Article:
In terms of side effects, side effects include agranulocytosis, which is a decrease in granulocytes, which is a type of white blood cell. So with this side effect, it does place the patient at increased risk for infection. Other side effects include GI upset, rash as well as hepatotoxicity, which is a black box warning for this medication class. Also, if the patient's dose of PTU is too high, it can cause signs and symptoms of hypothyroidism.

So this includes symptoms such as lethargy, weight gain, cold intolerance, bradycardia, and depression. So as the nurse, when a patient is on PTU, you want to monitor their CBC levels because of that side effect of agranulocytosis. And we're also going to want to monitor their liver function because of that side effect of hepatotoxicity.

So the way I remember this medication and what it's for when I look at P-T-U, I think of prevents thyroid for being up too high, and that's exactly what it does. It prevents those thyroid levels from being up too high. It brings them down.

Another anti-thyroid medication to know is something called Lugol's solution, which is a strong iodine solution. So this is a combination of iodine and potassium iodide, and it is used in the treatment of hyperthyroidism as well as thyrotoxicosis, which is a severe form of hyperthyroidism that's life-threatening. It could also be used in preparation for a thyroidectomy. So Lugol's solution is absorbed by the thyroid gland, and there it inhibits the production and release of thyroid hormones.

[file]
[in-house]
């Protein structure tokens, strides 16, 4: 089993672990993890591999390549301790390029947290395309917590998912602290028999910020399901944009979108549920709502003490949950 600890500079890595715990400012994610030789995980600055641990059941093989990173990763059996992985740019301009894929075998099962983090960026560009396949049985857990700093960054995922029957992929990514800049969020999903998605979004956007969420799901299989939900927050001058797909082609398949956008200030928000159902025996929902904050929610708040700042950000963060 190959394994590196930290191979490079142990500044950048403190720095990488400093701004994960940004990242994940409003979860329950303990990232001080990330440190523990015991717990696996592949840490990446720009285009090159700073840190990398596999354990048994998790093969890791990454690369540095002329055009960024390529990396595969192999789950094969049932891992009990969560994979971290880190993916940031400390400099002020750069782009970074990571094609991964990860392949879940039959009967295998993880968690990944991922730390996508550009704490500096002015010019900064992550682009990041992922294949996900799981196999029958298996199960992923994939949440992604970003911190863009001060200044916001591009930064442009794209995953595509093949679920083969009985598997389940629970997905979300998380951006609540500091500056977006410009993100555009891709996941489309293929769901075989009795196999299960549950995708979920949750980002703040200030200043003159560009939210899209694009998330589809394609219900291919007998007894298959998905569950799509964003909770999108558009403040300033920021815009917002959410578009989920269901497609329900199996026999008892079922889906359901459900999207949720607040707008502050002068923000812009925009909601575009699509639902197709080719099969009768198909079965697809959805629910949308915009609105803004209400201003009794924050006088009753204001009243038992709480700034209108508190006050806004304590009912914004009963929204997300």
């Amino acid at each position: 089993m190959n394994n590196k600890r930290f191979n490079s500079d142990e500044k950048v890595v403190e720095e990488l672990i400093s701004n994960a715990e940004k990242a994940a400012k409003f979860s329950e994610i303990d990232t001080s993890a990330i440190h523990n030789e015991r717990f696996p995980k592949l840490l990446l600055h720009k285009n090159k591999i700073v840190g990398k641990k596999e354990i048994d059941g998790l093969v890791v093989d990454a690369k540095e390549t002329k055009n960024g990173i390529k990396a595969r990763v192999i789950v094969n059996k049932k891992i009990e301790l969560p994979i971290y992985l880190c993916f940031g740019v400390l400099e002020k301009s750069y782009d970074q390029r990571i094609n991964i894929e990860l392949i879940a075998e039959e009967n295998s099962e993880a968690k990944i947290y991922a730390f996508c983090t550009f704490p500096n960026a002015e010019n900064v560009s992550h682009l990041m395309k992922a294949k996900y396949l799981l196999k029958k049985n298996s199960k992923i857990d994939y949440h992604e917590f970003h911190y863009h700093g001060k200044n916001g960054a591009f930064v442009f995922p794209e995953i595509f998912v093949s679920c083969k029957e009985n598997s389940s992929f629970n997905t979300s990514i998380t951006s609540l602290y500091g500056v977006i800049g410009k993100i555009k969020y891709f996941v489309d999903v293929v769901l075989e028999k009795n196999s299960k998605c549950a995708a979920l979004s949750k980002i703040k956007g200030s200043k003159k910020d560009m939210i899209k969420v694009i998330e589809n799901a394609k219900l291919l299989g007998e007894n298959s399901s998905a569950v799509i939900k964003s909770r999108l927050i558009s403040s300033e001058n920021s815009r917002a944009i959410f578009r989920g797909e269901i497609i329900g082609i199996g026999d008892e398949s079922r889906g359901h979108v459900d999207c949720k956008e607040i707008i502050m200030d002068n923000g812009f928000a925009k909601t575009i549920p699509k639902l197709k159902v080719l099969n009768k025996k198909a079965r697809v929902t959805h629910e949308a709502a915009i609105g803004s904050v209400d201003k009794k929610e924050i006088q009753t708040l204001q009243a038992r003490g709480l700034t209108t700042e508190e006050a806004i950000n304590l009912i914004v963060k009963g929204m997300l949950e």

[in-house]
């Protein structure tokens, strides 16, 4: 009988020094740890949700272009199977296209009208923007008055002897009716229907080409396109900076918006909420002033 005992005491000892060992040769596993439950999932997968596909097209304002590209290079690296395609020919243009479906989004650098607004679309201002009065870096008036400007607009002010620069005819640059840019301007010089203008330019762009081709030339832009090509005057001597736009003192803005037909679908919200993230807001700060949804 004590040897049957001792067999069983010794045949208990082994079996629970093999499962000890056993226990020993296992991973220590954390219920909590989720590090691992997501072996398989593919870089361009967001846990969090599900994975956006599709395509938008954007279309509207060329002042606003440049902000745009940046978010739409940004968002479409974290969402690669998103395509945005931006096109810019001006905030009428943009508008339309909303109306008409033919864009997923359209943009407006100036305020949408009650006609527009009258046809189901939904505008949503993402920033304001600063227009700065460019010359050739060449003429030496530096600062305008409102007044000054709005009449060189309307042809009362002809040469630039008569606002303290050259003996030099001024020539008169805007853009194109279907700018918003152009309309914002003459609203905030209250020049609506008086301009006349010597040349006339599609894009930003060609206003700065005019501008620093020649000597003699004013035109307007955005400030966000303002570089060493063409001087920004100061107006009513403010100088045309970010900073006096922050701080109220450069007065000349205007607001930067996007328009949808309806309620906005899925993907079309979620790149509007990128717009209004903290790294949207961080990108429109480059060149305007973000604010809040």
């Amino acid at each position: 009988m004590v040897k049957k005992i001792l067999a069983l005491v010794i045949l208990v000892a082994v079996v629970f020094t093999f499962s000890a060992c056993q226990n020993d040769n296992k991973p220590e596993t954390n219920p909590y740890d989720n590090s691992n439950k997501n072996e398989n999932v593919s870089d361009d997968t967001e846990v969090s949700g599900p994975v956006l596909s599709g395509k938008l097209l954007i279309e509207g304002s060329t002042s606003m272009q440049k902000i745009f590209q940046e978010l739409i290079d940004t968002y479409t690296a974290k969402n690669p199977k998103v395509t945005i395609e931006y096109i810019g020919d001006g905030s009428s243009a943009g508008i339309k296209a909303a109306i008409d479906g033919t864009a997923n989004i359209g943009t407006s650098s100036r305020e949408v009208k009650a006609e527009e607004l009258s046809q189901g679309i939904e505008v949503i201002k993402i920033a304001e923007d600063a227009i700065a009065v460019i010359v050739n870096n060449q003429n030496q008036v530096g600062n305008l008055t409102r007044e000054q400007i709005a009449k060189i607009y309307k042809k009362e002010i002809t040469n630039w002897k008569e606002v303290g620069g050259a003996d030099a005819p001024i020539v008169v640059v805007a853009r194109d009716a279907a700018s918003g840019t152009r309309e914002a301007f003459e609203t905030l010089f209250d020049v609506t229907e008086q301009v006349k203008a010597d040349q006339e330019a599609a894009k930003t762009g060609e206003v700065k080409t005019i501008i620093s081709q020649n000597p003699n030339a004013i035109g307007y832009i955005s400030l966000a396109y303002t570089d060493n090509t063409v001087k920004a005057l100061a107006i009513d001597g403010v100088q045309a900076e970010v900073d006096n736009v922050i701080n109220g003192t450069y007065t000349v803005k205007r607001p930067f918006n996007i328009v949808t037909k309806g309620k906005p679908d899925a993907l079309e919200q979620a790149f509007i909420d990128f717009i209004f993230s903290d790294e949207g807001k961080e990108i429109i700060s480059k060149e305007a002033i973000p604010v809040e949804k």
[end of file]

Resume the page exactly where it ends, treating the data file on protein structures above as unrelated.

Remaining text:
Side effects can include GI upset, hypothyroidism and iodism.

So signs and symptoms of iodism include a metallic taste, stomatitis, which is inflammation of the mucosa in the mouth as well as severe gastrointestinal upset. So this medication tastes really bad, apparently. I've never personally had it, but that's my understanding. So you can mix it with a lot of water or with juice to try to mask that taste.

Okay. Time for a quiz. Question number 1. Levothyroxine should be given once a day with food. True or false? The answer is false. It should be given without food and a full glass of water before breakfast. So remember, we wake up our patients at my hospital at 6:00 AM to give them this medication with a full glass of water.
Question number 2. What anti-thyroid medication carries the risk for iodism? The answer is a strong iodine solution or Lugol's solution.
Question number 3. If a patient's dose of PTU - so that's propylthiouracil - is too high, what side effect would we expect? The answer is hypothyroidism. So remember, PTU prevents the thyroid from being up too high, so it reduces those thyroid levels. So if we do that too much, then the patient will end up with hypothyroidism.

Okay. I hope these quiz questions have been helpful. Hopefully, the video helped as well. If you got any of these questions wrong, just go back and review the flashcards or replay the video. I know you've got this, so take care and good luck studying. I invite you to subscribe to our channel and share a link with your classmates and friends in nursing school. If you found value in this video, be sure to hit the Like button and leave us a comment and let us know what you found particularly helpful.